Hiring managers want to hear your story. They know that past behavior predicts future performance, so they ask for specific examples of times when you navigated office politics or delivered measurable results.
The technique is called the behavioral job interview, and you know it's coming when you hear the prompt, "Tell me about a time when you . . . " The next phrase can be almost anything: Assumed a leadership role, saved your company money, disagreed with a boss, juggled multiple tasks or overcame an obstacle.
Interviewers do not ask these questions because they enjoy watching you squirm. They are trying to assess whether you have experienced situations, organizations, cultures or projects similar to the ones you would encounter with the new position.
Effective storytellers understand this, and they come prepared with a library of anecdotes that reinforce a strong personal brand. Citi executive Joseph Colca, who recently shared advice with University of Maryland MBA students, says stories should combine to portray a track record of progressive results coupled with increasing responsibility.
"The important factors are how well the student can clearly and concisely articulate the story of how their background fits into the program here at Citi, how they can add value, and how they will be successful," Colca says.
Building a library of compelling stories takes time. Waiting until after an interview is scheduled is like trying to lose 10 pounds in two days.
Regardless of the prompt, the best responses during a behavioral job interview follow a three-pronged framework called Situation, Action, Results or SAR.
A SAR story begins with a career-based situation from your past. Younger job candidates or others without significant experience can use examples from internships, school and extracurricular activities.
Remember that employers are most concerned with what you learned, not all the details of what happened. So don't spend too much time describing the situation. Usually about 15 percent is sufficient to provide context and convey what led up to the event.
Spend the bulk of your time - about 60 percent - describing the actions you took to overcome the problem.
Use the final 25 percent of your time to focus on the consequences and quantifiable results of your action. When possible, include an explanation of the long-term strategic impact your actions had on the company in addition to the immediate results.
Here are some additional tips:
_ Be brief. Unless the hiring manager asks for longer responses, most stories should take two or three minutes to tell.
_ Be strategic. Remember that behavioral questions address specific dimensions or qualities that companies are looking for in a new hire. Create eight to 10 stories that focus on skills aligned to an organization's mission, values and core competencies such as leadership, communication, teamwork, critical thinking, motivation, creativity, adaptability and integrity.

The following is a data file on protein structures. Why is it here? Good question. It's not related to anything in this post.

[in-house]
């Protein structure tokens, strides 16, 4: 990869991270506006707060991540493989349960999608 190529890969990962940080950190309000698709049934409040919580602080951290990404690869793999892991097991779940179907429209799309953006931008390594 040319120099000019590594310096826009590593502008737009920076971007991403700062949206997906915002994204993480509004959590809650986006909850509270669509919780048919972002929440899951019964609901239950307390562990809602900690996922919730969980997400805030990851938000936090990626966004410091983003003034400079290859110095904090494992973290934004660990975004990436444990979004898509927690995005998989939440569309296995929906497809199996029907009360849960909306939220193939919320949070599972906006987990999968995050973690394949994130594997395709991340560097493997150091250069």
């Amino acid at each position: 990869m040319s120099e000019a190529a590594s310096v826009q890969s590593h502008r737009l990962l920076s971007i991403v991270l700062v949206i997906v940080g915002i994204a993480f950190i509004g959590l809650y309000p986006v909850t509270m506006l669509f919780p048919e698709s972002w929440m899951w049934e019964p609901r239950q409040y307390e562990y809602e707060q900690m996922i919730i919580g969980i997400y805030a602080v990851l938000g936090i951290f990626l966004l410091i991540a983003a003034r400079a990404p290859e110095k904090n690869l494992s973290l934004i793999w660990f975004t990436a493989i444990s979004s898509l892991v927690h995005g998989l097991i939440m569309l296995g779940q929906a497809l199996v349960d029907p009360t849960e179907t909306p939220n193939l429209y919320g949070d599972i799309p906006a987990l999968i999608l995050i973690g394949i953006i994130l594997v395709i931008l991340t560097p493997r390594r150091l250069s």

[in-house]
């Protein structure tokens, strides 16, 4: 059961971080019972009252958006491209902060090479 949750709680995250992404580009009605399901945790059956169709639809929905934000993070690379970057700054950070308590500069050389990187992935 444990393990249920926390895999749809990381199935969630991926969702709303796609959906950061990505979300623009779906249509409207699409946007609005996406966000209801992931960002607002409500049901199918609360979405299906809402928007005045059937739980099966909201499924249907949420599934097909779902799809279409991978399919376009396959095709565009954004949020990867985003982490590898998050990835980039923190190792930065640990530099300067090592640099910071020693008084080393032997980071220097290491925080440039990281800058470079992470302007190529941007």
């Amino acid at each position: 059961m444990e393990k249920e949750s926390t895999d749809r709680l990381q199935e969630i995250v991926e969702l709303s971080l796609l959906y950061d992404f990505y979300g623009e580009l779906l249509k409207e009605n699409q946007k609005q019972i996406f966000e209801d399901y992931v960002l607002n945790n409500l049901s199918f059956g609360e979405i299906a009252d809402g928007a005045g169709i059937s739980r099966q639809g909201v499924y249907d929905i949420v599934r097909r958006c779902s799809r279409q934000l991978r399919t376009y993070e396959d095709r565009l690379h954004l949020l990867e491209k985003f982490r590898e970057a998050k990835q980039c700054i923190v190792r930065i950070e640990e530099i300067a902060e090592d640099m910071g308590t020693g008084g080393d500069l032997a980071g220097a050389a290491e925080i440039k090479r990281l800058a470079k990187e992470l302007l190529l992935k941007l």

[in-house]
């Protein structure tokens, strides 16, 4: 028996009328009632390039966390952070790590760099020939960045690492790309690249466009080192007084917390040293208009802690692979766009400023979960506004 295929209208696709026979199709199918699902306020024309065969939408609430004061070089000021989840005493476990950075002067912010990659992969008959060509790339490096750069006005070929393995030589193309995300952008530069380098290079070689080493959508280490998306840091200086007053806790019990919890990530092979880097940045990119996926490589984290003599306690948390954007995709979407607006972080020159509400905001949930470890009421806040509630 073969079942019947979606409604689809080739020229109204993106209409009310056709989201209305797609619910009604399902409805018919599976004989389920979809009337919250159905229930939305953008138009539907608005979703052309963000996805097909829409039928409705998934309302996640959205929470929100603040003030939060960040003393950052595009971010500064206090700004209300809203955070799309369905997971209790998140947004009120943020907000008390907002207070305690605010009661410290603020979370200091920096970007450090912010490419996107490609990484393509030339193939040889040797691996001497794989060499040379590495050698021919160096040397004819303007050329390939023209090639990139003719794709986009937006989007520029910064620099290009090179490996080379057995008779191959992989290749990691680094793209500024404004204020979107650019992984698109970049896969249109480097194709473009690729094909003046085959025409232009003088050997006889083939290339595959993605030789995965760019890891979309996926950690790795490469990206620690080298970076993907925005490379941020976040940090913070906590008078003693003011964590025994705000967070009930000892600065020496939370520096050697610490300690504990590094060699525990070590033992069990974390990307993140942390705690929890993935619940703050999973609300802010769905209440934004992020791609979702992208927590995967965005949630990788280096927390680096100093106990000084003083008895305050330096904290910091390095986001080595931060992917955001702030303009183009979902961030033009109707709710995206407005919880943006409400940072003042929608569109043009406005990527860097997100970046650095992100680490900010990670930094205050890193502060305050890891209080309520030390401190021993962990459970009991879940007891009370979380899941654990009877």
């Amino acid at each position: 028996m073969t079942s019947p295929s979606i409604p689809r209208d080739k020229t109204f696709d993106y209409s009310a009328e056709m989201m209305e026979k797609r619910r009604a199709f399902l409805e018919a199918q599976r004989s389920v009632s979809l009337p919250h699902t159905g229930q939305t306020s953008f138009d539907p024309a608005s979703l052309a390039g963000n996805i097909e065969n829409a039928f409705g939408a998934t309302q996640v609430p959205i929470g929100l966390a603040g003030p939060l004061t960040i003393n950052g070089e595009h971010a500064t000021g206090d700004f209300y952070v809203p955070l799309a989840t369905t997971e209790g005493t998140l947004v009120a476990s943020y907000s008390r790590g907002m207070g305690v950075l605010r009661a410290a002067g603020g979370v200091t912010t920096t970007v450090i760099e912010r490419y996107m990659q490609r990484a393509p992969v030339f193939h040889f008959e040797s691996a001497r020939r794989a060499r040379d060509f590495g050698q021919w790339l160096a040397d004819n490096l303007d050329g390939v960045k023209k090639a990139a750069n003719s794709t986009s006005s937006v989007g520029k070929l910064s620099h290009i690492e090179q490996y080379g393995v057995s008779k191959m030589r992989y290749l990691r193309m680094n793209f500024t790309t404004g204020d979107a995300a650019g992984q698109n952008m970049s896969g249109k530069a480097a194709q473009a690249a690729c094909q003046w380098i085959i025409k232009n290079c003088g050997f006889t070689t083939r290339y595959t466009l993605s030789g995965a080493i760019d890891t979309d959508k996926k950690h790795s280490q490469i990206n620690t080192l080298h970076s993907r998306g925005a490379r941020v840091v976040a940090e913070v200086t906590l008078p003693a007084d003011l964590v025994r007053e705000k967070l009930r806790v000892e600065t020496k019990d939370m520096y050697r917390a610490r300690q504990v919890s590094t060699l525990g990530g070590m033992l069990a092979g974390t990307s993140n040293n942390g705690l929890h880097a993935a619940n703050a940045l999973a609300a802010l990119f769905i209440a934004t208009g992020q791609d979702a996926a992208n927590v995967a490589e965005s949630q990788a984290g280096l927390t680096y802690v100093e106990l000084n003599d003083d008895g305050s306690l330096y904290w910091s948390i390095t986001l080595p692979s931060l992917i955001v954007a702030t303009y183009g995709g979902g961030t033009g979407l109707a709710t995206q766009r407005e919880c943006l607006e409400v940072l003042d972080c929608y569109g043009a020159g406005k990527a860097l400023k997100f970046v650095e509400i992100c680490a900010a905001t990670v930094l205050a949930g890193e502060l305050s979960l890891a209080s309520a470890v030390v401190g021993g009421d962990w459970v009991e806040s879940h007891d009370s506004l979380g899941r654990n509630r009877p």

_ Be prepared. Since most of us are not natural storytellers, it helps to plan what you are going to say. It also minimizes the risk of drawing a blank or telling the wrong story in an interview. Practice, practice, practice. But don't over-rehearse or memorize your answers. You will seem insincere.
_ Be mindful. Remember to listen carefully to what the interviewers are asking. Is it a question around leadership? Teamwork? Initiative? Are they assessing your fit with their firm? Some questions might not be stated so obvious as, "Why are you a great fit for our company?" It might be phrased as, "When have you been most satisfied in your career?" This question is designed to get you talking about your experiences from your prior work history and see what you choose to highlight as aspects for your happiness.
_ Be memorable. Show excitement when telling your stories. People remember unique stories, especially ones that convey emotion. One technique is to create titles for your stories. "Let me tell you my 'Refrigerator Story.' "
_ Be flexible. SAR prompts do not always start with the phrase, "Tell me about a time when you ..." Hiring managers also invite stories when they ask questions such as: "What is the riskiest decision you ever made?" "What do you do when your schedule is suddenly interrupted?" "What kinds of people do you have difficulty working with?" "Why should I hire you" and "What motivates you?"
_ Be positive. Some questions address the negative: "Tell me a time when you missed an obvious solution to a problem." "Tell me a time when you failed." Remember, it is important to always end on a positive note. For example: "Although we were over budget, we were able to reallocate resources for the next quarter."
_ Be the star. Emphasize the key role that you played in assessing each situation and delivering results. Do not pick stories where you merely "helped" do something. Use "I," not "we" to convey the impact that you had.
_ Be the icing on the cake. Most organizations are looking for employees who have a thirst for learning and a passion for continuous growth. When describing the results you achieved, be sure to close by sharing the lessons you learned (i.e., "Reflecting back, I learned that great teamwork starts with building trust with your coworkers.").
Preparing an effective SAR library is time consuming, but remember: Stellar resumes land interviews; stellar stories land jobs.
Kudisch is managing director of the Office of Career Services at University of Maryland's Robert H. Smith School of Business and a faculty expert in leadership, negotiations and human capital management. He co-founded Personnel Assessment Systems, a human resource consulting firm specializing in executive assessment and leadership development.